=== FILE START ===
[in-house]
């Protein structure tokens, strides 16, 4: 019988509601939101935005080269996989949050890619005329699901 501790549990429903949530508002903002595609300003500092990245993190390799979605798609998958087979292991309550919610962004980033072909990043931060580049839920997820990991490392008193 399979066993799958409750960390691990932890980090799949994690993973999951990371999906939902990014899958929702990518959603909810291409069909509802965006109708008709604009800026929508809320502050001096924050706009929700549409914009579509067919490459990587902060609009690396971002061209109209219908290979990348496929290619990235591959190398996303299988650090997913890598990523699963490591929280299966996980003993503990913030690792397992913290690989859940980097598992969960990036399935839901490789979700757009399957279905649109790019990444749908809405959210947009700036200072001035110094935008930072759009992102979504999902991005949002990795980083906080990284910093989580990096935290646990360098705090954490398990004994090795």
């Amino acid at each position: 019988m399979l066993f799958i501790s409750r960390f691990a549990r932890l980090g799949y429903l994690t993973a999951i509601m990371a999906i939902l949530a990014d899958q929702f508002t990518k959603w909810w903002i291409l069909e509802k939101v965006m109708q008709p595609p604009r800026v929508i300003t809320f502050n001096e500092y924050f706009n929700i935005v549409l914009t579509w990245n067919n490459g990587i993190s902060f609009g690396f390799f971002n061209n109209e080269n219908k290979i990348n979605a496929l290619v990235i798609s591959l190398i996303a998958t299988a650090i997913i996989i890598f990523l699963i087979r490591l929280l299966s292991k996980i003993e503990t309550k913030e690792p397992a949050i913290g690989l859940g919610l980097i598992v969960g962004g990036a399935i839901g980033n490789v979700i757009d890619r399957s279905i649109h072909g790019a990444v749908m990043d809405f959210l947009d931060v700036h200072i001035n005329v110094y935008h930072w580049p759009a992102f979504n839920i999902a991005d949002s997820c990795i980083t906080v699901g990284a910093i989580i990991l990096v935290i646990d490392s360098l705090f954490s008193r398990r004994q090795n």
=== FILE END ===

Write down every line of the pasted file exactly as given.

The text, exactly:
[in-house]
């Protein structure tokens, strides 16, 4: 019988509601939101935005080269996989949050890619005329699901 501790549990429903949530508002903002595609300003500092990245993190390799979605798609998958087979292991309550919610962004980033072909990043931060580049839920997820990991490392008193 399979066993799958409750960390691990932890980090799949994690993973999951990371999906939902990014899958929702990518959603909810291409069909509802965006109708008709604009800026929508809320502050001096924050706009929700549409914009579509067919490459990587902060609009690396971002061209109209219908290979990348496929290619990235591959190398996303299988650090997913890598990523699963490591929280299966996980003993503990913030690792397992913290690989859940980097598992969960990036399935839901490789979700757009399957279905649109790019990444749908809405959210947009700036200072001035110094935008930072759009992102979504999902991005949002990795980083906080990284910093989580990096935290646990360098705090954490398990004994090795």
């Amino acid at each position: 019988m399979l066993f799958i501790s409750r960390f691990a549990r932890l980090g799949y429903l994690t993973a999951i509601m990371a999906i939902l949530a990014d899958q929702f508002t990518k959603w909810w903002i291409l069909e509802k939101v965006m109708q008709p595609p604009r800026v929508i300003t809320f502050n001096e500092y924050f706009n929700i935005v549409l914009t579509w990245n067919n490459g990587i993190s902060f609009g690396f390799f971002n061209n109209e080269n219908k290979i990348n979605a496929l290619v990235i798609s591959l190398i996303a998958t299988a650090i997913i996989i890598f990523l699963i087979r490591l929280l299966s292991k996980i003993e503990t309550k913030e690792p397992a949050i913290g690989l859940g919610l980097i598992v969960g962004g990036a399935i839901g980033n490789v979700i757009d890619r399957s279905i649109h072909g790019a990444v749908m990043d809405f959210l947009d931060v700036h200072i001035n005329v110094y935008h930072w580049p759009a992102f979504n839920i999902a991005d949002s997820c990795i980083t906080v699901g990284a910093i989580i990991l990096v935290i646990d490392s360098l705090f954490s008193r398990r004994q090795n």